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Lost and Found by Brooke Davis

            Lost and Found by Brooke Davis is a heart-warming novel, following the journeys of three impossibly different individuals. The story is told by the alternating thoughts of the three main characters, and we accompany them while they rediscover what they know about death, while gradually strengthening their relationship to the other characters. As the story progresses, we are told more about their individual experiences with loss, while we become familiar with their personalities and their perspectives of death. This novel feels as if it is not complete, concluding with a perhaps rushed ending that leaves me longing for a sequel.
             "Millie's dog, Rambo, was her Very First Dead Thing". As the opening sentence, it abruptly introduces the theme of this novel, loss, in a childish, innocent manner. Throughout the beginning chapter of the text, Millie's first few experiences with death are presented with immensely detailed visualisation, using only words that are available in this seven-year-old's vocabulary. She views morbid death scenes with a naive perception, filling her mind with connections to flourishing life. At the beginning of the novel, Millie is uncertain of the meaning of death and doesn't grasp the concept of her recently deceased dog now being non-functional. She recognises the situation more as deprivation, rather than release of life. A reason why it is often difficult for children to comprehend the idea of an ended life is because commonly used euphemisms for death can be extremely misleading, and will be taken literally. In order to avoid distressing young children, adults tend to stray from the truth, and provide a more insulated illustration of the loss. Towards the end of the story, Millie is familiarised with the idea of death, and has come to terms with her impending future, not letting a fearful prospect loom.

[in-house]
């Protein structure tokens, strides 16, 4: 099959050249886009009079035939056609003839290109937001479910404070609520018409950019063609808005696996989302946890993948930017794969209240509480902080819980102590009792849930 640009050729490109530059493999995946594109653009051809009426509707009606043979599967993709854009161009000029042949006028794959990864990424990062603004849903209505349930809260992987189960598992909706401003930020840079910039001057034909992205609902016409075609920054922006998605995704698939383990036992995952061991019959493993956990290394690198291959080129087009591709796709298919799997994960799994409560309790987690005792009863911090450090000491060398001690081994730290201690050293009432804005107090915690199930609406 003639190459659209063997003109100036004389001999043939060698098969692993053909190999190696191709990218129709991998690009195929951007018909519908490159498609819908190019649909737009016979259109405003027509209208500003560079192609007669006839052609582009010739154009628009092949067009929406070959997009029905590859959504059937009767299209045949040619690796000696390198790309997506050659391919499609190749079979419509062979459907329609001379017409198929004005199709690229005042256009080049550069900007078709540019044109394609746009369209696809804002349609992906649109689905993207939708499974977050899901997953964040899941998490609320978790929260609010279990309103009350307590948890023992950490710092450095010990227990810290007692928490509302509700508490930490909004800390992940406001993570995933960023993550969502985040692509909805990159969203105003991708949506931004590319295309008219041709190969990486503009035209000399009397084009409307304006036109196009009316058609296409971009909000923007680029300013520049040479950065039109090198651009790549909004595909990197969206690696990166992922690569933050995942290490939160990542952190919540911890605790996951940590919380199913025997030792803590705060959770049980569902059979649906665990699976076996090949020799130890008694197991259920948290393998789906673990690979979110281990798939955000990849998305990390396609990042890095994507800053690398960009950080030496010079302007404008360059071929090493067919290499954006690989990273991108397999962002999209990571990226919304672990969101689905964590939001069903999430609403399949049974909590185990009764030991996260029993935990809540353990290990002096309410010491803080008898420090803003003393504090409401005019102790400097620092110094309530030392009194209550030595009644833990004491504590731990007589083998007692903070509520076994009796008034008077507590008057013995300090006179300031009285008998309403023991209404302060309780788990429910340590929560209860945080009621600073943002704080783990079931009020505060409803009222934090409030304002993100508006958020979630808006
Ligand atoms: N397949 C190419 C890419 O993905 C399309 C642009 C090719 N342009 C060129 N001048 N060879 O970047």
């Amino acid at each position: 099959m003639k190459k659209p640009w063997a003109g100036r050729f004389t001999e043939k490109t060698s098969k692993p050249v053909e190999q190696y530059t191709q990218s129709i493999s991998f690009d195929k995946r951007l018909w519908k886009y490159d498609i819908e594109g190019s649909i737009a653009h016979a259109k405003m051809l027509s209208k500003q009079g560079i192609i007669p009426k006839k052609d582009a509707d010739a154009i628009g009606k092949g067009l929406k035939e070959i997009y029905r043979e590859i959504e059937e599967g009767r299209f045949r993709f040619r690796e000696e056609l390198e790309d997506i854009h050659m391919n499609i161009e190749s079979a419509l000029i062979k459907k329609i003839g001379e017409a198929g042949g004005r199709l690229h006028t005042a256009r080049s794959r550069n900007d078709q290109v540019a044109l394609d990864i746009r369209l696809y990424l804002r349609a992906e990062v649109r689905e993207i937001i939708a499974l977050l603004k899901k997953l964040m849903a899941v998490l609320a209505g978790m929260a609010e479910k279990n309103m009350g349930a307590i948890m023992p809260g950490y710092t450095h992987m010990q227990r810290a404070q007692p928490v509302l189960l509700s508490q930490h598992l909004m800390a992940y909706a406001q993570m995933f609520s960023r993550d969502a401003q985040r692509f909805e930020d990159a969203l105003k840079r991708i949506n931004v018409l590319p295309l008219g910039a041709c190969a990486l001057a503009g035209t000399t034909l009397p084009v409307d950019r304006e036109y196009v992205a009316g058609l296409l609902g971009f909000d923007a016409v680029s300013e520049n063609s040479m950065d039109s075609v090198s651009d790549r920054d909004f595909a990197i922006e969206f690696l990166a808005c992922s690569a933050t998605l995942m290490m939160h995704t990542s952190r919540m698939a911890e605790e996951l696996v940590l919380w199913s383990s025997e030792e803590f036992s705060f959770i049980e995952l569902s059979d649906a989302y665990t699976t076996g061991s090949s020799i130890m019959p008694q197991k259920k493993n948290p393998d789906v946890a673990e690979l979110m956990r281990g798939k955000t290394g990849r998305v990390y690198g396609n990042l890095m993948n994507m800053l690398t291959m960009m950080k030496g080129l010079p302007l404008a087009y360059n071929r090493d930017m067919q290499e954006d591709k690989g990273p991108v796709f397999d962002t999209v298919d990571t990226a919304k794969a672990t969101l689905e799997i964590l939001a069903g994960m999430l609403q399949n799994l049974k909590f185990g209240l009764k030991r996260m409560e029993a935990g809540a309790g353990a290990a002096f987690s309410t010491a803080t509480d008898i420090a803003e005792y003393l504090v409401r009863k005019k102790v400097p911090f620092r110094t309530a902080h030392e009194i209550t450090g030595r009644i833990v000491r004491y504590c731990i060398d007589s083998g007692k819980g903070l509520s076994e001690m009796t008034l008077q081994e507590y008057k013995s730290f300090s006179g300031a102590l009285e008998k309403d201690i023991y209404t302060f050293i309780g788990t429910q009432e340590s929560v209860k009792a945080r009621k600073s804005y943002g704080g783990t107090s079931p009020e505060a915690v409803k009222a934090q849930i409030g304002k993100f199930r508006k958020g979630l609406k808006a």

Although the characters' relationships to their lost ones are of equal significance, their various levels of understanding dramatically alters their perspectives on their losses.

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